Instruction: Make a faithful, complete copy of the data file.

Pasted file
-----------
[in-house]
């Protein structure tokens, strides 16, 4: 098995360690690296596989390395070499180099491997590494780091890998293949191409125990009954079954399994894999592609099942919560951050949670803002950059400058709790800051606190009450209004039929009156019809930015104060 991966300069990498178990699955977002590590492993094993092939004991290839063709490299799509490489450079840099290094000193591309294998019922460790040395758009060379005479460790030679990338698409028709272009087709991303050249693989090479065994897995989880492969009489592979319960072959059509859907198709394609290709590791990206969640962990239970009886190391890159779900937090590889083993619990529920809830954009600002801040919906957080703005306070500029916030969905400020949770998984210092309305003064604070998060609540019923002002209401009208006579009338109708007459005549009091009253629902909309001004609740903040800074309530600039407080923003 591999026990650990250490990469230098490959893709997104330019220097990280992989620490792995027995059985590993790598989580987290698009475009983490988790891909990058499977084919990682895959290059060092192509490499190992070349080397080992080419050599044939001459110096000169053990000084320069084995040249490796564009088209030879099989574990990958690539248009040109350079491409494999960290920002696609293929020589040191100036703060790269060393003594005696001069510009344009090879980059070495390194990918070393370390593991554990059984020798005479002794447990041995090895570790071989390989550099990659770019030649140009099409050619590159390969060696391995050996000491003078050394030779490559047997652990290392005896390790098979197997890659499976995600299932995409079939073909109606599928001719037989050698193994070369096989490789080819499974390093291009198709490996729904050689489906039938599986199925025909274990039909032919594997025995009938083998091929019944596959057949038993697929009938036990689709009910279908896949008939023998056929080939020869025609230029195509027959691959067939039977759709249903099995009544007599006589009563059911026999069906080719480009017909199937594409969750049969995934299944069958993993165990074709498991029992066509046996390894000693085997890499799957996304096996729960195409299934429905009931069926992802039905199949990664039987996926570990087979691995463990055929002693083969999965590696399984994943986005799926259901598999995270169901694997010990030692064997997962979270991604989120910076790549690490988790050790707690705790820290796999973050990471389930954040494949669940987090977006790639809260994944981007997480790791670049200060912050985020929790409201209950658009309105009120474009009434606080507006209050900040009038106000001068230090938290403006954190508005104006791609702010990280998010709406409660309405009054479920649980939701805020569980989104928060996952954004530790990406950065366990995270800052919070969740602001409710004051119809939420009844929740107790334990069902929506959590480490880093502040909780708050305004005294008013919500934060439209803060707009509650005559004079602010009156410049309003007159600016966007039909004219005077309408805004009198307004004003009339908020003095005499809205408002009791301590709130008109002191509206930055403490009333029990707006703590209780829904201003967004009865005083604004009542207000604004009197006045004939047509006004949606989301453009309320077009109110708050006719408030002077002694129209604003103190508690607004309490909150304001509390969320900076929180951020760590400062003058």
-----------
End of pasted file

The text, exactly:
[in-house]
């Protein structure tokens, strides 16, 4: 098995360690690296596989390395070499180099491997590494780091890998293949191409125990009954079954399994894999592609099942919560951050949670803002950059400058709790800051606190009450209004039929009156019809930015104060 991966300069990498178990699955977002590590492993094993092939004991290839063709490299799509490489450079840099290094000193591309294998019922460790040395758009060379005479460790030679990338698409028709272009087709991303050249693989090479065994897995989880492969009489592979319960072959059509859907198709394609290709590791990206969640962990239970009886190391890159779900937090590889083993619990529920809830954009600002801040919906957080703005306070500029916030969905400020949770998984210092309305003064604070998060609540019923002002209401009208006579009338109708007459005549009091009253629902909309001004609740903040800074309530600039407080923003 591999026990650990250490990469230098490959893709997104330019220097990280992989620490792995027995059985590993790598989580987290698009475009983490988790891909990058499977084919990682895959290059060092192509490499190992070349080397080992080419050599044939001459110096000169053990000084320069084995040249490796564009088209030879099989574990990958690539248009040109350079491409494999960290920002696609293929020589040191100036703060790269060393003594005696001069510009344009090879980059070495390194990918070393370390593991554990059984020798005479002794447990041995090895570790071989390989550099990659770019030649140009099409050619590159390969060696391995050996000491003078050394030779490559047997652990290392005896390790098979197997890659499976995600299932995409079939073909109606599928001719037989050698193994070369096989490789080819499974390093291009198709490996729904050689489906039938599986199925025909274990039909032919594997025995009938083998091929019944596959057949038993697929009938036990689709009910279908896949008939023998056929080939020869025609230029195509027959691959067939039977759709249903099995009544007599006589009563059911026999069906080719480009017909199937594409969750049969995934299944069958993993165990074709498991029992066509046996390894000693085997890499799957996304096996729960195409299934429905009931069926992802039905199949990664039987996926570990087979691995463990055929002693083969999965590696399984994943986005799926259901598999995270169901694997010990030692064997997962979270991604989120910076790549690490988790050790707690705790820290796999973050990471389930954040494949669940987090977006790639809260994944981007997480790791670049200060912050985020929790409201209950658009309105009120474009009434606080507006209050900040009038106000001068230090938290403006954190508005104006791609702010990280998010709406409660309405009054479920649980939701805020569980989104928060996952954004530790990406950065366990995270800052919070969740602001409710004051119809939420009844929740107790334990069902929506959590480490880093502040909780708050305004005294008013919500934060439209803060707009509650005559004079602010009156410049309003007159600016966007039909004219005077309408805004009198307004004003009339908020003095005499809205408002009791301590709130008109002191509206930055403490009333029990707006703590209780829904201003967004009865005083604004009542207000604004009197006045004939047509006004949606989301453009309320077009109110708050006719408030002077002694129209604003103190508690607004309490909150304001509390969320900076929180951020760590400062003058």